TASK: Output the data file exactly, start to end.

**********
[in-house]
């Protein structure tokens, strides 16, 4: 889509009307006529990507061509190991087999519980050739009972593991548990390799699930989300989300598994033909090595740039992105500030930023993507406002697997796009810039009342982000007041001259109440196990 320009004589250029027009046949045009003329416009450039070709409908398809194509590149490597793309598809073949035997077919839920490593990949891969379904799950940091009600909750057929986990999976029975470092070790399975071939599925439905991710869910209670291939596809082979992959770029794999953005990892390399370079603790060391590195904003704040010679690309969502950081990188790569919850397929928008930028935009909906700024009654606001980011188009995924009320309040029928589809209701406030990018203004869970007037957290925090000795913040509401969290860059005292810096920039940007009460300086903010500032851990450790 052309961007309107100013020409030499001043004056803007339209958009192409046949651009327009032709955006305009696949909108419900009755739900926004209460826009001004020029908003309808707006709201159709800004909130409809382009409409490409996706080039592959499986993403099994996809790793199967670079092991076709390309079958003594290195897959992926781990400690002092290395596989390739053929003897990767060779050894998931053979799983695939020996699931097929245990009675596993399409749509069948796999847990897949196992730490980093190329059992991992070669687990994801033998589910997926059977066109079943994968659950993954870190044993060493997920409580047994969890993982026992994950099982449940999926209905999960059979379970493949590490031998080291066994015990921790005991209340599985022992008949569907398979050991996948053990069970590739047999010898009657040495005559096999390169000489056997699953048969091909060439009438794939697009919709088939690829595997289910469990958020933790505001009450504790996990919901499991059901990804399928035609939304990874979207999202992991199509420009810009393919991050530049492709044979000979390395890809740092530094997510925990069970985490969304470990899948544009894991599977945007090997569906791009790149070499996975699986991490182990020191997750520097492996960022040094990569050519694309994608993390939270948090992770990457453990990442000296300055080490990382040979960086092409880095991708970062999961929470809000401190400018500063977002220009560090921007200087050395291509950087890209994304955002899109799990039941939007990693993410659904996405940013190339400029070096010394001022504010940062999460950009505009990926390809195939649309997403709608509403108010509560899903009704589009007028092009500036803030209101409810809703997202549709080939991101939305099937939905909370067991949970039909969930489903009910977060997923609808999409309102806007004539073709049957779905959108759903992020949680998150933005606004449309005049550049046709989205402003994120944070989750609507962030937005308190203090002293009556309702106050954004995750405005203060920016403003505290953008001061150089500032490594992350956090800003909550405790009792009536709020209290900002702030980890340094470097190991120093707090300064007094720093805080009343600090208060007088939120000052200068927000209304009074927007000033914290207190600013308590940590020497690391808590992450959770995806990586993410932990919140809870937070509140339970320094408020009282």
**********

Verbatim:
[in-house]
């Protein structure tokens, strides 16, 4: 889509009307006529990507061509190991087999519980050739009972593991548990390799699930989300989300598994033909090595740039992105500030930023993507406002697997796009810039009342982000007041001259109440196990 320009004589250029027009046949045009003329416009450039070709409908398809194509590149490597793309598809073949035997077919839920490593990949891969379904799950940091009600909750057929986990999976029975470092070790399975071939599925439905991710869910209670291939596809082979992959770029794999953005990892390399370079603790060391590195904003704040010679690309969502950081990188790569919850397929928008930028935009909906700024009654606001980011188009995924009320309040029928589809209701406030990018203004869970007037957290925090000795913040509401969290860059005292810096920039940007009460300086903010500032851990450790 052309961007309107100013020409030499001043004056803007339209958009192409046949651009327009032709955006305009696949909108419900009755739900926004209460826009001004020029908003309808707006709201159709800004909130409809382009409409490409996706080039592959499986993403099994996809790793199967670079092991076709390309079958003594290195897959992926781990400690002092290395596989390739053929003897990767060779050894998931053979799983695939020996699931097929245990009675596993399409749509069948796999847990897949196992730490980093190329059992991992070669687990994801033998589910997926059977066109079943994968659950993954870190044993060493997920409580047994969890993982026992994950099982449940999926209905999960059979379970493949590490031998080291066994015990921790005991209340599985022992008949569907398979050991996948053990069970590739047999010898009657040495005559096999390169000489056997699953048969091909060439009438794939697009919709088939690829595997289910469990958020933790505001009450504790996990919901499991059901990804399928035609939304990874979207999202992991199509420009810009393919991050530049492709044979000979390395890809740092530094997510925990069970985490969304470990899948544009894991599977945007090997569906791009790149070499996975699986991490182990020191997750520097492996960022040094990569050519694309994608993390939270948090992770990457453990990442000296300055080490990382040979960086092409880095991708970062999961929470809000401190400018500063977002220009560090921007200087050395291509950087890209994304955002899109799990039941939007990693993410659904996405940013190339400029070096010394001022504010940062999460950009505009990926390809195939649309997403709608509403108010509560899903009704589009007028092009500036803030209101409810809703997202549709080939991101939305099937939905909370067991949970039909969930489903009910977060997923609808999409309102806007004539073709049957779905959108759903992020949680998150933005606004449309005049550049046709989205402003994120944070989750609507962030937005308190203090002293009556309702106050954004995750405005203060920016403003505290953008001061150089500032490594992350956090800003909550405790009792009536709020209290900002702030980890340094470097190991120093707090300064007094720093805080009343600090208060007088939120000052200068927000209304009074927007000033914290207190600013308590940590020497690391808590992450959770995806990586993410932990919140809870937070509140339970320094408020009282």